The wife had no right to leave her husband; nor had the husband the right to repudiate his wife. But although the marriage bond cannot be dissolved by any human authority, because it is, in virtue of the law of God, a covenant for life between one man and one woman; yet it can be annulled, not rightfully indeed, but still effectively. Adultery annuls it, because it is a breach of the specific contract involved in marriage. And so does, for the same reason, willful desertion, as the apostle teaches in a following verse. This is the Protestant doctrine concerning divorce, founded on the nature of marriage and on the explicit instructions of our Lord, Matt 5:32; 19:3-9; Mark 10:2-12; Luke 16:18. According to this doctrine nothing but adultery or willful desertion is a legitimate ground of divorce. ... The plain doctrine of the passage before us, as well as other portions of the word of God, is that marriage is an indissoluble covenant between one man and one woman for life, admitting neither of polygamy or of divorce. If the covenant be annulled, it can only be by the sinful act of one of the parties.
Although I have a very high regard for Hodge’s scholarship, on this point I consider that he is completely mistaken, and that this common view is an absolute distortion of what Scripture actually teaches. I have set out my objections more fully in my book Marriage and Divorce: The New Testament Teaching, but it is relevant to summarize the major points here:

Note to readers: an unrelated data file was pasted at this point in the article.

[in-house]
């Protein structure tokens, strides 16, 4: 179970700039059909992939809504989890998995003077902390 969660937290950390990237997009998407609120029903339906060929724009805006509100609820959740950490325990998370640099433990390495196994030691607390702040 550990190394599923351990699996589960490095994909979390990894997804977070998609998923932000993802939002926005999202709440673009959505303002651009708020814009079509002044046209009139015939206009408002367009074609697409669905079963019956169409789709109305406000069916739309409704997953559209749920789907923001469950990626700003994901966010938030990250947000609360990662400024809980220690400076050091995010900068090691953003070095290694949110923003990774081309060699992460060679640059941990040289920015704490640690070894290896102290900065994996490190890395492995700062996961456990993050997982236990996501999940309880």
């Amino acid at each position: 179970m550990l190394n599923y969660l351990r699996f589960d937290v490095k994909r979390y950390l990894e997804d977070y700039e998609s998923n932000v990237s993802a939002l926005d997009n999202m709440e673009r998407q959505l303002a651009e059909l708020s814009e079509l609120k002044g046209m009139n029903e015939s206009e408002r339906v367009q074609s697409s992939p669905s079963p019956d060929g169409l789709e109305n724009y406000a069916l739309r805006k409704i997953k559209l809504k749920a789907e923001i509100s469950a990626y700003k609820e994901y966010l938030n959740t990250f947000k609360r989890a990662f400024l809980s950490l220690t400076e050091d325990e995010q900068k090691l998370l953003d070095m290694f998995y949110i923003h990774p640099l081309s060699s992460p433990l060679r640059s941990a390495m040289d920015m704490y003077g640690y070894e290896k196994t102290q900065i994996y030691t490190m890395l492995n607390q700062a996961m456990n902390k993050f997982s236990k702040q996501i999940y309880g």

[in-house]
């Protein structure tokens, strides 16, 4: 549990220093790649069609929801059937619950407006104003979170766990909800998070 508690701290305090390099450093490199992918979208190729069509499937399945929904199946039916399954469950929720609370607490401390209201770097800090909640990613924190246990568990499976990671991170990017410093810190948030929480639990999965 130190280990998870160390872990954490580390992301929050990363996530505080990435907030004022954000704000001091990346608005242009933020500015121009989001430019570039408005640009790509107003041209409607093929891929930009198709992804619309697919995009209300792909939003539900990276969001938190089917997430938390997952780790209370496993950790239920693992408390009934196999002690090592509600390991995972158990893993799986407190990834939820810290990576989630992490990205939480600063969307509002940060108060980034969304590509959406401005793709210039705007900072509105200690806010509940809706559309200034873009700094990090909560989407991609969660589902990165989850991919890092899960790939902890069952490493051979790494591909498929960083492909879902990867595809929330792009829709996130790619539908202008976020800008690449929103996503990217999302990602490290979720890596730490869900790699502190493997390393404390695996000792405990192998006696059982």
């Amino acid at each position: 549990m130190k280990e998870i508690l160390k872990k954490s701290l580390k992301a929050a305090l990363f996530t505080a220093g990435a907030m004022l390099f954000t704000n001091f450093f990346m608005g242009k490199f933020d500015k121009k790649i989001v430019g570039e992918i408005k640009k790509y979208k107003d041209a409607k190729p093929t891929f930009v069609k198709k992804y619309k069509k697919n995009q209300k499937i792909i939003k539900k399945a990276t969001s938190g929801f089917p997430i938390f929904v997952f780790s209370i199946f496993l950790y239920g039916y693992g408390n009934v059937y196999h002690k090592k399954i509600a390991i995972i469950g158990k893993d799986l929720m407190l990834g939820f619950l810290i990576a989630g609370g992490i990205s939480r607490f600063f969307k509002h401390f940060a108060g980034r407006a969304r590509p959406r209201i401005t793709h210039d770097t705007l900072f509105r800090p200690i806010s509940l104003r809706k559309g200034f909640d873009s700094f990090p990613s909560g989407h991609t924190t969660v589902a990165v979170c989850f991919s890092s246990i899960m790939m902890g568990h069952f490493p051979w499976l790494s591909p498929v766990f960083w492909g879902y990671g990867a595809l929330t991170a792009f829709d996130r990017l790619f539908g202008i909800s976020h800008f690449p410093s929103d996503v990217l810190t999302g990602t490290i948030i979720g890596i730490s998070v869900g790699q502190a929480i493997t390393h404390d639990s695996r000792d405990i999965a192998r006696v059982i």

Scripture knows nothing of “annulling” a marriage on the basis of adultery or desertion. Jesus and Paul both say that husband and wife must not χοριζω (chorizō, sunder) the marriage relationship that God has joined together. Contrary to Hodge, these things are not “legitimate grounds of divorce”. There are no “legitimate” grounds for divorce. But Paul recognizes in this passage that there are numbers of factors which can destroy a marriage. Not, as Hodge puts it, “breach a contract” or “annul a covenant”, but demolish a relationship.
Now, being a realist, Paul addresses himself in verses 6 to 11 to this situation: what to do after a marriage has ended.
I particularly draw attention to the tacit assumption that is often being made concerning the ex-wife in 7:11, when she is instructed to “remain unmarried”. The assumption is that this means, “for the term of her natural life” - so that all possibility of her ever having another marriage partner is completely ruled out. Or, at the very least, some would say, until her ex-husband dies.
That is to say, on this view, you get one shot at marriage - even if, perhaps, you married in haste before becoming a Christian - and if for any reason that marriage doesn’t work out, it doesn’t matter, that was your one and only chance. You don’t get another. All that Paul says in this chapter about not having the gift of living celibate, being subject to overwhelming temptation and sexual pressure, and needing a partner, may apply to you, but you still must “remain unmarried”. Well, that’s how some teachers see it.